Light The Fire Before You Need The Heat

A common theme that I hear when visiting with manufacturers is that they are too busy to concentrate on marketing their company or products. In fact, some of them tell me that they are so busy that they are turning away work. Their logic, then, goes something like this: why encourage more people to buy our products when we can’t keep up with current orders? To them, it just doesn’t make any sense.

Or does it?

Marketing when you’re busy doesn’t make sense if you define it as “buying advertising.” Using hastily chosen media to spread a poorly planned message is, indeed, a waste of resources. John Wanamaker (1838-1922) was credited with coining the phrase, “Half the money I spend on advertising is wasted; the trouble is I don’t know which half.” This kind of thinking stops many manufacturers from realizing the true power of their brand.

Marketing when you’re busy does make sense if you look at it as the process of building brand awareness in the minds of your prospective and current customers. A process? Yes, a process not unlike one that exists on the production floor. A good process is one that follows the PDCA method made popular by W. Edwards Deming—Plan, Do, Check and Act/Adjust. We’ve all experienced the results of jumping into something at the “Do” stage rather than the “Plan” stage. The rhetorical question comes to mind – “If we don’t have time to do it right, why do we have time to do it over?”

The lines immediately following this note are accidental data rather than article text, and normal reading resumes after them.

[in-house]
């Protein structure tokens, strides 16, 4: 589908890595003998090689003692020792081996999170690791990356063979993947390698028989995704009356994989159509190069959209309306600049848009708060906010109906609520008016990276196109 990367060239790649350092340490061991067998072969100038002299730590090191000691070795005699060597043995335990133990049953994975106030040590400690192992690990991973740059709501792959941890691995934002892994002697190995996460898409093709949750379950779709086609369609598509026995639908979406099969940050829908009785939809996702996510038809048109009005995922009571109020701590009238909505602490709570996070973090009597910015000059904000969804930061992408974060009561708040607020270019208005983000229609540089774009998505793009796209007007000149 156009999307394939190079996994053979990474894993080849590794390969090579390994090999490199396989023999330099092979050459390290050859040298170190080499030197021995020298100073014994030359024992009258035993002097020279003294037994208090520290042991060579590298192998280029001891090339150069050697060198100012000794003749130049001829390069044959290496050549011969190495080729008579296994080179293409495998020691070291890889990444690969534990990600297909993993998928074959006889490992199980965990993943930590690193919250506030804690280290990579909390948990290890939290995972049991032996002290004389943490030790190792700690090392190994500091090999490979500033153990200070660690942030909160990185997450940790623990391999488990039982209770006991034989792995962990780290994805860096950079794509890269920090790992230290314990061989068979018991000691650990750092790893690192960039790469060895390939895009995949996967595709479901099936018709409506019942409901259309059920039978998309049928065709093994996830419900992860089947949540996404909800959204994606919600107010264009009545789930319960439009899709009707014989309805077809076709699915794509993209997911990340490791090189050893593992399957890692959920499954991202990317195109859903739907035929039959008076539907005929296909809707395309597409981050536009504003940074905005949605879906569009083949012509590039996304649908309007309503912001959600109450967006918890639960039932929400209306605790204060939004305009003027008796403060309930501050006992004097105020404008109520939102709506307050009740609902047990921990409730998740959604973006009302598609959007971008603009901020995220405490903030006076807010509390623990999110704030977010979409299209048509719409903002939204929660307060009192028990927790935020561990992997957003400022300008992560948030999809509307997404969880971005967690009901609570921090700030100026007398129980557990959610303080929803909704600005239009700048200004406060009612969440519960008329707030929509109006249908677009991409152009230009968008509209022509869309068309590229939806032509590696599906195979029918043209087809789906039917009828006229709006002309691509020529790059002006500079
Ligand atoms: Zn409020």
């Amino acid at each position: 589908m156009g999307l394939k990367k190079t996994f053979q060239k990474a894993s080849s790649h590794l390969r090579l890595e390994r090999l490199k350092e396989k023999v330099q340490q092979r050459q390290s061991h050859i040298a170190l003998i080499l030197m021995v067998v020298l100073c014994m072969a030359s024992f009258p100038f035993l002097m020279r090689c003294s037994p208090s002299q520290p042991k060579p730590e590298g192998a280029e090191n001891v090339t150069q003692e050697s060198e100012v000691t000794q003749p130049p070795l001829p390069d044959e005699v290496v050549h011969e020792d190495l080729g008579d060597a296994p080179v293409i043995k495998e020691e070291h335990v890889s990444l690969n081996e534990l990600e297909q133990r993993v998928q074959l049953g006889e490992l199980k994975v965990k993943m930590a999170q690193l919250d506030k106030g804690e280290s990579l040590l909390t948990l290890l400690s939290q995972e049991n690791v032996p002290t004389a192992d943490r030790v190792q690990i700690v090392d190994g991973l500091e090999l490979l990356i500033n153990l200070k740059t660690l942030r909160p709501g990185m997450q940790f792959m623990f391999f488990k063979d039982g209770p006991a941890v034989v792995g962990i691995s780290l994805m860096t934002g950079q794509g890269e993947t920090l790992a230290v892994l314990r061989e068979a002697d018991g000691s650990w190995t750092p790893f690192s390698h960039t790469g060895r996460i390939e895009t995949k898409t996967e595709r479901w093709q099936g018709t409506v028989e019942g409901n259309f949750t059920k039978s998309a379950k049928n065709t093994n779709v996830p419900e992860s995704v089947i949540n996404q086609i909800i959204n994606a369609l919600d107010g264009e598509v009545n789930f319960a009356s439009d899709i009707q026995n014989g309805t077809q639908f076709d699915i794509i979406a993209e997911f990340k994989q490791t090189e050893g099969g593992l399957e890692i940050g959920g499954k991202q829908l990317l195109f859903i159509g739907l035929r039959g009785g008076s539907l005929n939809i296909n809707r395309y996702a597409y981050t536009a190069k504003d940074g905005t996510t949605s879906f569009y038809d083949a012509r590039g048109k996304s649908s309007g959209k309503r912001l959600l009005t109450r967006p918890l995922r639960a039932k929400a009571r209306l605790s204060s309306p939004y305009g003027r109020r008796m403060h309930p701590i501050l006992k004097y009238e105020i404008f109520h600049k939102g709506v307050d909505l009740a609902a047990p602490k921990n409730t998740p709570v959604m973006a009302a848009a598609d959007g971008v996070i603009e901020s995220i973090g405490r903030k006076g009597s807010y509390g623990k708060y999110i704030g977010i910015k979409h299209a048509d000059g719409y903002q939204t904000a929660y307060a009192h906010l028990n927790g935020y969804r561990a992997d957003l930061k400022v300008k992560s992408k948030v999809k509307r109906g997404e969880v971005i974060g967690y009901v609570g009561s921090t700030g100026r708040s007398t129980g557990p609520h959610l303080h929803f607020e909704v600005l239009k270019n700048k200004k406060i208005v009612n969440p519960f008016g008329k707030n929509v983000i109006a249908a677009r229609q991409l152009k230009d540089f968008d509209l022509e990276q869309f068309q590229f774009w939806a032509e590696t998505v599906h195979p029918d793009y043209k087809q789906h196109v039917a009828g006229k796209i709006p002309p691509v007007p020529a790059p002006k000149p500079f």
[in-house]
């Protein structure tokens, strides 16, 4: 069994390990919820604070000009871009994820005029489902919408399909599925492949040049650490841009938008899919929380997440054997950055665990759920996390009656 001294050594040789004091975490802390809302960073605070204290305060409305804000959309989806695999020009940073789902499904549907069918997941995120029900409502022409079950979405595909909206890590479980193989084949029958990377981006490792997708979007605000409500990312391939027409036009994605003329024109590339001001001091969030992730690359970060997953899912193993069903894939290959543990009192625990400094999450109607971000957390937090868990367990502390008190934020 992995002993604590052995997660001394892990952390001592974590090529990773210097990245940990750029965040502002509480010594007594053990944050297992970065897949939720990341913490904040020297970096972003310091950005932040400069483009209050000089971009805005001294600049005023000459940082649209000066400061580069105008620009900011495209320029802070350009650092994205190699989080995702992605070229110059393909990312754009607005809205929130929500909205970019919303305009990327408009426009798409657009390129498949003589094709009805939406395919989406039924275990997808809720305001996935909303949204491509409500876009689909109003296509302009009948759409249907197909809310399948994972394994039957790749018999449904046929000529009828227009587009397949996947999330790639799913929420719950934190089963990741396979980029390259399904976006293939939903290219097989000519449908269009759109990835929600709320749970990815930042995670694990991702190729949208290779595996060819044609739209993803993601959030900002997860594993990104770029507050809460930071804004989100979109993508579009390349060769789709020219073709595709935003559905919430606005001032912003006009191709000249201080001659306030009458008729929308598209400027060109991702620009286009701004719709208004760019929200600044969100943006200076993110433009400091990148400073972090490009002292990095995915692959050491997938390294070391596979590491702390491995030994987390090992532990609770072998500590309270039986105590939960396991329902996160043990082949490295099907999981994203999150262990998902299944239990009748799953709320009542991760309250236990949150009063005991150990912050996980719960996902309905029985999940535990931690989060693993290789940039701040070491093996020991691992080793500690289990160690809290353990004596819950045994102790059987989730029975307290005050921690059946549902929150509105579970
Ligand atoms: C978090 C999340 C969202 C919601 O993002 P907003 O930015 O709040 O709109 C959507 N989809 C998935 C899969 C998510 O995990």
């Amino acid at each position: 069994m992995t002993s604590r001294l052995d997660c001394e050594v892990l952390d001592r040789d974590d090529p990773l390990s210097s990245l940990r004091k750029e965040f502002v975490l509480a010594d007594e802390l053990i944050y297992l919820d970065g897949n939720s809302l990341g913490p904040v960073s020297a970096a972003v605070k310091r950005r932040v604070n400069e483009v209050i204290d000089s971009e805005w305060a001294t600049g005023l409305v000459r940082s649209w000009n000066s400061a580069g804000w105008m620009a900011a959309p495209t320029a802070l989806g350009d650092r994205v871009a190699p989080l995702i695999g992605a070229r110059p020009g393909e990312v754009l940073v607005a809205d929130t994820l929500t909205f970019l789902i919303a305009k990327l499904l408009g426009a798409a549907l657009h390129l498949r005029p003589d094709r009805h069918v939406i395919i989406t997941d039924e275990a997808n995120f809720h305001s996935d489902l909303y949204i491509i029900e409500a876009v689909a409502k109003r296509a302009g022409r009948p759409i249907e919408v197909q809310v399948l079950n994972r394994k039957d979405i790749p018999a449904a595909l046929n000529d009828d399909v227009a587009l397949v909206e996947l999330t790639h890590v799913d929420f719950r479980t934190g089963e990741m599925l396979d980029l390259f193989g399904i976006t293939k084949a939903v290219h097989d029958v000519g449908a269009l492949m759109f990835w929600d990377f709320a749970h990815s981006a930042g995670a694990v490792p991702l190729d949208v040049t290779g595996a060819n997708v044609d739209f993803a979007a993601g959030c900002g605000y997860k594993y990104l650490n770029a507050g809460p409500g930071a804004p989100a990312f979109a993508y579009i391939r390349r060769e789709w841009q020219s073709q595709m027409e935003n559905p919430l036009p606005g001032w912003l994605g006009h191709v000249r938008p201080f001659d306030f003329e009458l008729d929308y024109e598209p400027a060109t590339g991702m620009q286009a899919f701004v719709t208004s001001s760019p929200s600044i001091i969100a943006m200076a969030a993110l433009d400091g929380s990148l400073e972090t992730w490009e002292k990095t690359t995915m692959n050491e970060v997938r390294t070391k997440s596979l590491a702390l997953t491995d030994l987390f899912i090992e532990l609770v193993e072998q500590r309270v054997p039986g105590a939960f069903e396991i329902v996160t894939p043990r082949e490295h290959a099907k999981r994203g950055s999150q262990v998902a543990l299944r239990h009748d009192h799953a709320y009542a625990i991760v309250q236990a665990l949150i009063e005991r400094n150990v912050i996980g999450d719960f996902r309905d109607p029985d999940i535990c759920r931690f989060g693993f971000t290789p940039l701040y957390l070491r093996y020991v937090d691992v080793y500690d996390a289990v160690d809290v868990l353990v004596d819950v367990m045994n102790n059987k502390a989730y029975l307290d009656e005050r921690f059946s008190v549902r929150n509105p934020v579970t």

I recently had a conversation with a successful manufacturer whose company was the market leader. He was simultaneously thrilled with their 30% increase in sales and unsettled by the fact that he could not attribute that growth to a specific strategy that he and his team had executed. Could the flow of new orders dry up as quickly as they had come in?

Having been in manufacturing for more than 20 years, I could empathize. There are a lot of factors in that “Do” step. Workforce recruitment and retention, raw material costs, material lead-times and government regulations are just a few of the challenges to be faced. You may not be able to control a lot of those factors, but you can control the strength of your brand.

Always keep your brand strong, and it will be ready to help you when you need it most.

A strategic marketing plan is the key to positioning your company in the minds of what I call the Big Four:

  • Prospective customers
  • Current customers
  • Prospective employees
  • Current employees

These first two are obvious and need no explanation. However, the last two sometimes raise eyebrows. In a future post, I will explain why it is important for companies to consider their prospective and current employees in their marketing planning.